Ever since the novel coronavirus pandemic hit, companies in the sharing economy like Lyft (NASDAQ:LYFT) and Uber (NYSE:UBER) have been pummeled left, right, and center. Massive disruptions in traditional business lines, coupled with steep share price drops, are making analysts wonder if these companies will survive the crisis. But before we raise the white flag, we have to admire some companies that are battling hard like Lyft and Lyft stock.
This past Wednesday, the company defied expectations when it dropped a better than expected earnings report. The market rewarded the company with a 15% bump in share price in return.
Revenues were up 23% from the previous quarter, beating Wall Street’s consensus estimates by 6%. The company posted an adjusted EBITDA loss (earnings before interest, taxes, depreciation, and amortization loss) of $85.2 million, narrower than original projections of a $140 million loss.
These reductions are mainly due to the company’s aggressive cost-cutting measures in the wake of the virus. Additionally, active ridership base and revenue per active rider improved by 3% and 19%, respectively, from the previous quarter. You can see that it was not the massacre most analysts were expecting.
However, the results only incorporate a couple of weeks of the pandemic’s impact through March, which means the worst news is likely to be reflected later in the year. The company stated that the shelter-in-place orders and travel restrictions plummeted ridership by 75%.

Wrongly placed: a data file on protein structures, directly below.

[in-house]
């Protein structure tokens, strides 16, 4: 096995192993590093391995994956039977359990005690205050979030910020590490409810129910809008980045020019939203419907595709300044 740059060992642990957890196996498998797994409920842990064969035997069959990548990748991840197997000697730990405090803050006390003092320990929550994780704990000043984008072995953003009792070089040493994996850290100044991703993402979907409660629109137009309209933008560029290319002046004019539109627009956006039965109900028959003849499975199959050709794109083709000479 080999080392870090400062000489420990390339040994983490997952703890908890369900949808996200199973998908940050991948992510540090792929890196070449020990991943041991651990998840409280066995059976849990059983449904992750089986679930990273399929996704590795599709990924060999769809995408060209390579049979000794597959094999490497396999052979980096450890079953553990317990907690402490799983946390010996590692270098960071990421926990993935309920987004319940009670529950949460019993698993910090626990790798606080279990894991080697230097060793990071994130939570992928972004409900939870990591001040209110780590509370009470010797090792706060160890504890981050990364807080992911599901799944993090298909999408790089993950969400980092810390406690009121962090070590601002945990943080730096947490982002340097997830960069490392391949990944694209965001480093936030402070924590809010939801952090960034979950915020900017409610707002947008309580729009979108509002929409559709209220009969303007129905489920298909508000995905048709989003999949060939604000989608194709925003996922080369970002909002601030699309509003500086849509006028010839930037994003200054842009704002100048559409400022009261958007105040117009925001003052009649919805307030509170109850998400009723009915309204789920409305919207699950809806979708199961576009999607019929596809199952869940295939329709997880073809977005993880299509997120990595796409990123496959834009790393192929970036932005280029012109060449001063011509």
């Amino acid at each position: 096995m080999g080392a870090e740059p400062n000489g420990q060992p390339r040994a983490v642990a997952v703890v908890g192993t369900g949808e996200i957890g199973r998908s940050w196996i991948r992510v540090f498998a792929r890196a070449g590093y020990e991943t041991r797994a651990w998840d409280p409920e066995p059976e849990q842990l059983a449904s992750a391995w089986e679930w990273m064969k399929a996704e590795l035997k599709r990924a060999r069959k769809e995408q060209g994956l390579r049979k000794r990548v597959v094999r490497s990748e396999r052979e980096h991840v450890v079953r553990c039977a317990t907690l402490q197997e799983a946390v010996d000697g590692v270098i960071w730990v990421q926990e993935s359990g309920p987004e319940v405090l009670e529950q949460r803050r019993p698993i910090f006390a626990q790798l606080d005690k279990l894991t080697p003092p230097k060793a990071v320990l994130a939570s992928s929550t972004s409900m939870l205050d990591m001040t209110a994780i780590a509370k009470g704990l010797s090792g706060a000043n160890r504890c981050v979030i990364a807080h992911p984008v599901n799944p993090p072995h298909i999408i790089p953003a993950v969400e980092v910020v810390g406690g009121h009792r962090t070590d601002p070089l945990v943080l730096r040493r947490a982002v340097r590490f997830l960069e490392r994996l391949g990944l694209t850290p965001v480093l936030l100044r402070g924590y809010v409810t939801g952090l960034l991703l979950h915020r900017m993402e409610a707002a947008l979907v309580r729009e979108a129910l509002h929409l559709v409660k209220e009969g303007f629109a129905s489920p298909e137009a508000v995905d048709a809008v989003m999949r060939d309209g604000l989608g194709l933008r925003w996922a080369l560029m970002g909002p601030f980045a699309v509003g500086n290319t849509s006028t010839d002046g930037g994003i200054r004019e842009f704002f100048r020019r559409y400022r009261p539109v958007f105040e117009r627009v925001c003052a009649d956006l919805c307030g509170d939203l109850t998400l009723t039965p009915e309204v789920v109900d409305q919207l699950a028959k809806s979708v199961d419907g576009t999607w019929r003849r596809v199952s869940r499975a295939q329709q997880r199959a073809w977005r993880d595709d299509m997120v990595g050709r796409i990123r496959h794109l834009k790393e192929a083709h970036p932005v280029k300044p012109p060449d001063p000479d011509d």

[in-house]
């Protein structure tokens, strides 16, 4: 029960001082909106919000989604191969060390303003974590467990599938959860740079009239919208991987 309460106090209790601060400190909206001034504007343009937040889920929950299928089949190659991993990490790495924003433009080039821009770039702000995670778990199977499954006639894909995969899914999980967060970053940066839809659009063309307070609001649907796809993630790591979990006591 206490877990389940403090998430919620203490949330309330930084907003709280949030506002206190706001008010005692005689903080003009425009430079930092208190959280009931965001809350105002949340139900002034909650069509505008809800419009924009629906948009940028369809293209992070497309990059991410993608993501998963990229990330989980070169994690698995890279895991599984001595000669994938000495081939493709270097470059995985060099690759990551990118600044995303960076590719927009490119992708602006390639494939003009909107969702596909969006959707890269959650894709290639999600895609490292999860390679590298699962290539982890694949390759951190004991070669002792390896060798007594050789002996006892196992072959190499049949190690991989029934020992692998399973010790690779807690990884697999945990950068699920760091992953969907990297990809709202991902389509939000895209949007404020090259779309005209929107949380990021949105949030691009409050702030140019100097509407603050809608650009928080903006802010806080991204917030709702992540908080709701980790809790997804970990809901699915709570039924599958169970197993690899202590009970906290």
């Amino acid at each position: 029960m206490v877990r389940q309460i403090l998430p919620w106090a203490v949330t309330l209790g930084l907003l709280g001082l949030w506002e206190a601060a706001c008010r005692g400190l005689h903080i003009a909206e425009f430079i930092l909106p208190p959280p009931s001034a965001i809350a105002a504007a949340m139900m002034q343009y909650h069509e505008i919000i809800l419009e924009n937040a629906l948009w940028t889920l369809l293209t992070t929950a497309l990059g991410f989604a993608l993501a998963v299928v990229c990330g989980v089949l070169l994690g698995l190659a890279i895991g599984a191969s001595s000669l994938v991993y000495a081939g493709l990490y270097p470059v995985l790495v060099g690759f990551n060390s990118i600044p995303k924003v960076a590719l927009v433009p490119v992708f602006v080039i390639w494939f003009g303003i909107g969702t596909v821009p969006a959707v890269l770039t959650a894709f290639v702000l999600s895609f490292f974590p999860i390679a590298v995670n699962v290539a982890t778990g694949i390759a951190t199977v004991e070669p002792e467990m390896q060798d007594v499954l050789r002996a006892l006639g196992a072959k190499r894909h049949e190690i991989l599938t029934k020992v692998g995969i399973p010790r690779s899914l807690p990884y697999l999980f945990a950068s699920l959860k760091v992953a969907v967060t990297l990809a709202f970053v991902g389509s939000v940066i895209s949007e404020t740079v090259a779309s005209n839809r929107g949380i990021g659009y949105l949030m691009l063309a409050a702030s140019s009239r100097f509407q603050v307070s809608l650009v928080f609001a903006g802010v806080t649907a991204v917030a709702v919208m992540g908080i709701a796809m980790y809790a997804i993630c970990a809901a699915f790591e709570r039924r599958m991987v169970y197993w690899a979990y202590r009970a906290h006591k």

Due to the growing uncertainty surrounding the business environment, the company suspended its guidance for the year. Let’s look at some of the key takeaways from the quarter and the developments that could impact the company’s future, which is looking increasingly uncertain.
Cost Cutting Measures
Ride-hailing companies are among the businesses’ worst hit by the novel coronavirus pandemic. Financial pressures are now taking a toll on these companies, with Uber letting go of 20% of its workforce while Lyft is furloughing 17%.
Logan Green, CEO of Lyft, stated that the pandemic had a “profound impact” on Lyft’s customer base. He added that the company is adopting an aggressive cost-reduction plan, which will streamline its expense structure.
Overall, Lyft has decreased costs by 29% as a result of cost savings through layoffs, overhead expense reductions, and reductions in research and development. The board of directors will also have to forego 30% of their cash compensation during the second quarter.
Ride coupons have also been stopped and new driver recruitment halted until rider demand rebounds again. The company states that these measures are likely to reduce annualized expenses by roughly $300 million by the fourth quarter of this year. Additionally, it has also cut down its capital expenditures by 62%.
To put things in perspective, it seems that Lyft’s cost-cutting practices will remain a major talking point in the industry until we see the back of this crisis.
Lyft’s Legal Issues
Heading into the second quarter, Lyft faces a lawsuit in the state of California, which claims that ride-hailing companies are mis-classifying their drivers as independent contractors instead of employees. The Attorney General for the State, General Xavier Becerra, stated that the practices of Uber and Lyft were “in direct contravention of California law.”